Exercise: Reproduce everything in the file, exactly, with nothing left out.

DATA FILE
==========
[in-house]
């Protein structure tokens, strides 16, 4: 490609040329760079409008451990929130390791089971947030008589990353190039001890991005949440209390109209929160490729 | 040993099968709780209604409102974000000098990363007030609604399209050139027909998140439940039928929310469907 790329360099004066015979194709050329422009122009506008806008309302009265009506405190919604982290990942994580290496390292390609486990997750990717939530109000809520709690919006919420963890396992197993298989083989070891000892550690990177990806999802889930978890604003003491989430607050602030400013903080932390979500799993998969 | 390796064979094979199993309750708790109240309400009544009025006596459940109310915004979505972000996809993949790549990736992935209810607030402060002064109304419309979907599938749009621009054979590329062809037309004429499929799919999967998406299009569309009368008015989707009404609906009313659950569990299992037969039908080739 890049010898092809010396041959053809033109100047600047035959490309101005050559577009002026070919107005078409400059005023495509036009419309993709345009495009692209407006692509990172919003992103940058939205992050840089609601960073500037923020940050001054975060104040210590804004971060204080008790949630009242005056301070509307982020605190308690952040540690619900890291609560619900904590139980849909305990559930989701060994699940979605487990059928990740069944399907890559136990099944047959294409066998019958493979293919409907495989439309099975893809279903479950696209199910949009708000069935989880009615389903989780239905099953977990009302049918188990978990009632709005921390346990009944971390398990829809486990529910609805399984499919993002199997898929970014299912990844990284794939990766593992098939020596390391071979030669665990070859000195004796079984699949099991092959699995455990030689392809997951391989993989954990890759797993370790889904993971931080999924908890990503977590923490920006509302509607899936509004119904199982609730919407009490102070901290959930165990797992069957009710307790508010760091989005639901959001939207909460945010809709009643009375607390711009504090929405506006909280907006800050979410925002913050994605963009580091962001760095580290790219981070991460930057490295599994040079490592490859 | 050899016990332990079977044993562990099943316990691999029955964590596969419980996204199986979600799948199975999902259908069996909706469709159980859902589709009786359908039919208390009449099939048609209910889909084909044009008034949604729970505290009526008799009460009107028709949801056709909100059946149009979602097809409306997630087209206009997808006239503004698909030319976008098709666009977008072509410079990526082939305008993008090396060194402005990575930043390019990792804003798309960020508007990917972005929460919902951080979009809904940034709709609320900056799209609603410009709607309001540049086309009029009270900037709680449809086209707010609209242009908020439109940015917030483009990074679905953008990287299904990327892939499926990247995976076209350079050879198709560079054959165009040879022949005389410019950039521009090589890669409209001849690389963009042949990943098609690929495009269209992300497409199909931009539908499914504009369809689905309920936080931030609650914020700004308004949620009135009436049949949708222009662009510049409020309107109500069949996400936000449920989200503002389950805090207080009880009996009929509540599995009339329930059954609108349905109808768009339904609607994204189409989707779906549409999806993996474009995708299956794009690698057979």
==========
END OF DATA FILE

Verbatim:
[in-house]
């Protein structure tokens, strides 16, 4: 490609040329760079409008451990929130390791089971947030008589990353190039001890991005949440209390109209929160490729 | 040993099968709780209604409102974000000098990363007030609604399209050139027909998140439940039928929310469907 790329360099004066015979194709050329422009122009506008806008309302009265009506405190919604982290990942994580290496390292390609486990997750990717939530109000809520709690919006919420963890396992197993298989083989070891000892550690990177990806999802889930978890604003003491989430607050602030400013903080932390979500799993998969 | 390796064979094979199993309750708790109240309400009544009025006596459940109310915004979505972000996809993949790549990736992935209810607030402060002064109304419309979907599938749009621009054979590329062809037309004429499929799919999967998406299009569309009368008015989707009404609906009313659950569990299992037969039908080739 890049010898092809010396041959053809033109100047600047035959490309101005050559577009002026070919107005078409400059005023495509036009419309993709345009495009692209407006692509990172919003992103940058939205992050840089609601960073500037923020940050001054975060104040210590804004971060204080008790949630009242005056301070509307982020605190308690952040540690619900890291609560619900904590139980849909305990559930989701060994699940979605487990059928990740069944399907890559136990099944047959294409066998019958493979293919409907495989439309099975893809279903479950696209199910949009708000069935989880009615389903989780239905099953977990009302049918188990978990009632709005921390346990009944971390398990829809486990529910609805399984499919993002199997898929970014299912990844990284794939990766593992098939020596390391071979030669665990070859000195004796079984699949099991092959699995455990030689392809997951391989993989954990890759797993370790889904993971931080999924908890990503977590923490920006509302509607899936509004119904199982609730919407009490102070901290959930165990797992069957009710307790508010760091989005639901959001939207909460945010809709009643009375607390711009504090929405506006909280907006800050979410925002913050994605963009580091962001760095580290790219981070991460930057490295599994040079490592490859 | 050899016990332990079977044993562990099943316990691999029955964590596969419980996204199986979600799948199975999902259908069996909706469709159980859902589709009786359908039919208390009449099939048609209910889909084909044009008034949604729970505290009526008799009460009107028709949801056709909100059946149009979602097809409306997630087209206009997808006239503004698909030319976008098709666009977008072509410079990526082939305008993008090396060194402005990575930043390019990792804003798309960020508007990917972005929460919902951080979009809904940034709709609320900056799209609603410009709607309001540049086309009029009270900037709680449809086209707010609209242009908020439109940015917030483009990074679905953008990287299904990327892939499926990247995976076209350079050879198709560079054959165009040879022949005389410019950039521009090589890669409209001849690389963009042949990943098609690929495009269209992300497409199909931009539908499914504009369809689905309920936080931030609650914020700004308004949620009135009436049949949708222009662009510049409020309107109500069949996400936000449920989200503002389950805090207080009880009996009929509540599995009339329930059954609108349905109808768009339904609607994204189409989707779906549409999806993996474009995708299956794009690698057979």